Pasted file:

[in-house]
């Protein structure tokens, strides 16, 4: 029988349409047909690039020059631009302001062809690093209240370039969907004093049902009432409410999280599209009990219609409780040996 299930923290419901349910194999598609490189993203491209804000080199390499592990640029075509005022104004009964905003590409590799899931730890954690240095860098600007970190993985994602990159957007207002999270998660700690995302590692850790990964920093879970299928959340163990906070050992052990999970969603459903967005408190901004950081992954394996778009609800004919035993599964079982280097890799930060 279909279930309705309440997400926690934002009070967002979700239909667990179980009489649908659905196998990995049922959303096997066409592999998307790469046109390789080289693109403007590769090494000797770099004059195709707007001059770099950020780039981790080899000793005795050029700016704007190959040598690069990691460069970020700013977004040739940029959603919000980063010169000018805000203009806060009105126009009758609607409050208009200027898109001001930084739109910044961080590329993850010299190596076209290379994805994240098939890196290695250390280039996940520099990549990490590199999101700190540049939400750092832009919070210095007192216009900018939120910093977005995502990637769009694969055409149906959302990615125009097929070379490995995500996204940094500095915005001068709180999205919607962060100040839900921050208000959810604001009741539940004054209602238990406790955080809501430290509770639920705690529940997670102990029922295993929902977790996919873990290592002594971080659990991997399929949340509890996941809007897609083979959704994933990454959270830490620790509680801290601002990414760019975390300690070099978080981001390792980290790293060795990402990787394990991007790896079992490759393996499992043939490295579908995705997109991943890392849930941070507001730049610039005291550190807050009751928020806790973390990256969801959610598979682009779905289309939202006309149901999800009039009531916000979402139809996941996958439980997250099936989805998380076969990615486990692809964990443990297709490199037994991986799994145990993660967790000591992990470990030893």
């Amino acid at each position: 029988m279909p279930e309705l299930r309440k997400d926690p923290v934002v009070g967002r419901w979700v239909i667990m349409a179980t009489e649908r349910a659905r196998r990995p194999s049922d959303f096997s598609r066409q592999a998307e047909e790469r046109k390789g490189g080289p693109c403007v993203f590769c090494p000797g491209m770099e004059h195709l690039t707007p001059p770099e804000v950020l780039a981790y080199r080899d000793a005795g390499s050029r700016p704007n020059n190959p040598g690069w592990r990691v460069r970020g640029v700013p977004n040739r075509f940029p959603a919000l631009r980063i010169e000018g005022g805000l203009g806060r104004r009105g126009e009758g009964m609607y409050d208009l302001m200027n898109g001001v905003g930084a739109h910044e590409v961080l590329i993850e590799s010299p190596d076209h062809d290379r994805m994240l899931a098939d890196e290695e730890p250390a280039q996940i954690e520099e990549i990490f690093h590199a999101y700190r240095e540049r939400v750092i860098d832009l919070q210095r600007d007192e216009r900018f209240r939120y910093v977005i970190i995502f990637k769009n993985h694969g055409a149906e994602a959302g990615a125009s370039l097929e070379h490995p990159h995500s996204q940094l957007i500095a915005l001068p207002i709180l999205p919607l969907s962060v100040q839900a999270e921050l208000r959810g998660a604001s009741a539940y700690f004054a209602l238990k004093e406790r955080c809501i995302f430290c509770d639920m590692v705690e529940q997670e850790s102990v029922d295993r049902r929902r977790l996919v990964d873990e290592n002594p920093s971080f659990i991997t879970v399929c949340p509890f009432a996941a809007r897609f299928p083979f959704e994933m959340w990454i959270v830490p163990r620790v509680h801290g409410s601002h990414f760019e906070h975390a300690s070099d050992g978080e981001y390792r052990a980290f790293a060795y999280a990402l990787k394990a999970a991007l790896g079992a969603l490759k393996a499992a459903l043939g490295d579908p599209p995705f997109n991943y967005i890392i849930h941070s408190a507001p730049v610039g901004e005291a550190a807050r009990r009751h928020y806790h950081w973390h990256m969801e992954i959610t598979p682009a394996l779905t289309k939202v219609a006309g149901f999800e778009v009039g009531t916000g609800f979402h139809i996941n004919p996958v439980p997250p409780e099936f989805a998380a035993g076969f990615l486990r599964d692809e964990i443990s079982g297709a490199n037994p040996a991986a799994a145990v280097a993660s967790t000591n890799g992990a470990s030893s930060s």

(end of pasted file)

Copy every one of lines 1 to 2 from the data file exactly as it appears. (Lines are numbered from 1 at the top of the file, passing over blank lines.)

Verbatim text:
[in-house]
């Protein structure tokens, strides 16, 4: 029988349409047909690039020059631009302001062809690093209240370039969907004093049902009432409410999280599209009990219609409780040996 299930923290419901349910194999598609490189993203491209804000080199390499592990640029075509005022104004009964905003590409590799899931730890954690240095860098600007970190993985994602990159957007207002999270998660700690995302590692850790990964920093879970299928959340163990906070050992052990999970969603459903967005408190901004950081992954394996778009609800004919035993599964079982280097890799930060 279909279930309705309440997400926690934002009070967002979700239909667990179980009489649908659905196998990995049922959303096997066409592999998307790469046109390789080289693109403007590769090494000797770099004059195709707007001059770099950020780039981790080899000793005795050029700016704007190959040598690069990691460069970020700013977004040739940029959603919000980063010169000018805000203009806060009105126009009758609607409050208009200027898109001001930084739109910044961080590329993850010299190596076209290379994805994240098939890196290695250390280039996940520099990549990490590199999101700190540049939400750092832009919070210095007192216009900018939120910093977005995502990637769009694969055409149906959302990615125009097929070379490995995500996204940094500095915005001068709180999205919607962060100040839900921050208000959810604001009741539940004054209602238990406790955080809501430290509770639920705690529940997670102990029922295993929902977790996919873990290592002594971080659990991997399929949340509890996941809007897609083979959704994933990454959270830490620790509680801290601002990414760019975390300690070099978080981001390792980290790293060795990402990787394990991007790896079992490759393996499992043939490295579908995705997109991943890392849930941070507001730049610039005291550190807050009751928020806790973390990256969801959610598979682009779905289309939202006309149901999800009039009531916000979402139809996941996958439980997250099936989805998380076969990615486990692809964990443990297709490199037994991986799994145990993660967790000591992990470990030893």